A Study on the Juvenile Justice Act, 2000 and Its Significance

Surinder Pal Singh, Jai Prakash Tripathi, Geeta Shah


The Juvenile Justice Act, 2000 has indubitably been a savior for the rights of the children; however sometimes, the conflict of law with juveniles is there to stay, which is when inequity is doled out by the black quill on dull scrolls. Law without justice, after all, is nothing but a tarnished flesh-wound gaping at the dishonor it brings. On 17th July, 2013, the Supreme Court of India dismissed pleas to reduce the age for juveniles from 18 to 16.

The plea was a combination of seven writ petitions heard together which challenged the constitutionality of the Juvenile Justice Act, 2000 in response to which, the court refused to hold the act as ultra vires the constitution. Even though, this decision of the court was widely appreciated by one segment of the society due the virtue of it being an equitable safeguard of public morality and children’s rights, the counter-offensive believed that this judgment is detrimental to holistic justice.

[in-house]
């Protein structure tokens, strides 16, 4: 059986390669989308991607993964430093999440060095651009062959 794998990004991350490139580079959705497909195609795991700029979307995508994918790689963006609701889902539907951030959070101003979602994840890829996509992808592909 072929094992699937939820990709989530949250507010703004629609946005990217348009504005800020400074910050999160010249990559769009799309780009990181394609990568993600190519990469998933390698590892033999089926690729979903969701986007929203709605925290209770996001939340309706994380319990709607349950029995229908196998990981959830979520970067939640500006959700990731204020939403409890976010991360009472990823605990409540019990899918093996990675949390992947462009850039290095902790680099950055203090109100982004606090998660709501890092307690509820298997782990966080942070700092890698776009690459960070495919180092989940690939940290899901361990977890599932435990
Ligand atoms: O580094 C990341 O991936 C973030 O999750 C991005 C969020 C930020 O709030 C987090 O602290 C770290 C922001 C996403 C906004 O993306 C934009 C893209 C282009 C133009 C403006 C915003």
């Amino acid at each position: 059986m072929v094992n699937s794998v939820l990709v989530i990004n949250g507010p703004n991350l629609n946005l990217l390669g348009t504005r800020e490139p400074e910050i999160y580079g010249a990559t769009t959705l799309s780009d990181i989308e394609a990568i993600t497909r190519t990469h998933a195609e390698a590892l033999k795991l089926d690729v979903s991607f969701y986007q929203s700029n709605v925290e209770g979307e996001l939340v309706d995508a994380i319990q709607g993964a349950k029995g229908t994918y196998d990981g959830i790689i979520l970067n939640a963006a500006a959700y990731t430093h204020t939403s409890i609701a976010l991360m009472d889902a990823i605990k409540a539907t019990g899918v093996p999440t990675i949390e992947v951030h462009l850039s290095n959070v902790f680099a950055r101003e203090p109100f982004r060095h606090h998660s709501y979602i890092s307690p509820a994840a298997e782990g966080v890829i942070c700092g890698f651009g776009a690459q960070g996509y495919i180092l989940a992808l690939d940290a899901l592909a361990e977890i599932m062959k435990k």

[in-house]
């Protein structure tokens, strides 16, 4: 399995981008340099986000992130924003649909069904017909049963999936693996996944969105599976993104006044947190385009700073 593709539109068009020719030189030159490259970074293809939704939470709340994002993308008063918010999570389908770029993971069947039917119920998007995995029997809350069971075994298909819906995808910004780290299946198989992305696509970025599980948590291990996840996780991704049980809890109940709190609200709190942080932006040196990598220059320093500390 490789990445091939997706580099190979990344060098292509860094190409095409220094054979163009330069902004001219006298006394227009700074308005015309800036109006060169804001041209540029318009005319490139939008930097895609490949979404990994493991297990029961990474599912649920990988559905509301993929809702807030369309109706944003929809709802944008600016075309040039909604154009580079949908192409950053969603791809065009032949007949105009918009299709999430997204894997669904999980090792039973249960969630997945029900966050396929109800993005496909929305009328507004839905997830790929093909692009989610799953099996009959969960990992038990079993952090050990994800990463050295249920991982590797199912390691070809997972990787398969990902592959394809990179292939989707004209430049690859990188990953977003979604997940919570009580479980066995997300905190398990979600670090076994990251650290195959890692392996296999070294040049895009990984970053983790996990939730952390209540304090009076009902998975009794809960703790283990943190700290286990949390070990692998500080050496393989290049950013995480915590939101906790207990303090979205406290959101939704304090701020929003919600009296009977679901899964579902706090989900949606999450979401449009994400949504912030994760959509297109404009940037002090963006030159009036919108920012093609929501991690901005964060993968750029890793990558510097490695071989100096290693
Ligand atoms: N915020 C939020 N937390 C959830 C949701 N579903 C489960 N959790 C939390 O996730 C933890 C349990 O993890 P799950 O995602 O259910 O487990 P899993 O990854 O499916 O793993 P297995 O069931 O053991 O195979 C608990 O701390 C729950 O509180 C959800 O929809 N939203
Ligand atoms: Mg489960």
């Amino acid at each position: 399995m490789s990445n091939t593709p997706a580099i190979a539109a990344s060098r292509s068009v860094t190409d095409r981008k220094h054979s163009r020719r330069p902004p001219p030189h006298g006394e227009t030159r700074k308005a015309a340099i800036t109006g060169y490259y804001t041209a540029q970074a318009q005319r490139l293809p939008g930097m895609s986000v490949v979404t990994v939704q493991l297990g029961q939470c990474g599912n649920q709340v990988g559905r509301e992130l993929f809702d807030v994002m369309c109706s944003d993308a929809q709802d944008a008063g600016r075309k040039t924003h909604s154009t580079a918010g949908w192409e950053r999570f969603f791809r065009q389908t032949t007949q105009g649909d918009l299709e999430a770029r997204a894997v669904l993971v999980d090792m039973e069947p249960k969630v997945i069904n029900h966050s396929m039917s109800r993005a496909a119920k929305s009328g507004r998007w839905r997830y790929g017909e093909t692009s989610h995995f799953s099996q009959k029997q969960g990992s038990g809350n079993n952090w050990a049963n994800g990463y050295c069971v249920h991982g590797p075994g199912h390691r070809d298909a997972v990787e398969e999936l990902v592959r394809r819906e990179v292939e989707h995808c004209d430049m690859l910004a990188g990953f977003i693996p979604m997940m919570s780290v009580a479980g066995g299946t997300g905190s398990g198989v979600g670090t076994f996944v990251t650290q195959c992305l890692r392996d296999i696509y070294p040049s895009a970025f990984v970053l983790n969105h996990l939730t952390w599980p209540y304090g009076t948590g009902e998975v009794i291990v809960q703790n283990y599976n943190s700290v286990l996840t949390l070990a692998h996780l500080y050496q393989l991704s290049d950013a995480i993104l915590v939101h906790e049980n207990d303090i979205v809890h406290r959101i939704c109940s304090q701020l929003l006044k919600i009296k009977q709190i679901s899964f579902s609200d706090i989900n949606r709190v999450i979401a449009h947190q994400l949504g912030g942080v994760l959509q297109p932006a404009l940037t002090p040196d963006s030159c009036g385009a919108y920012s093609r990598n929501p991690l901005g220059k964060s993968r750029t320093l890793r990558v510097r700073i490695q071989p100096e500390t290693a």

With the recent legal skirmish between the Apex Court and the people propounding equitable relief to all, focus has been shifted on either the lowering of the age of the juvenile or the categorical exemption of the children in the age bracket of 16 to 18 being exempted from the jurisdiction of the Juvenile Justice Act. 

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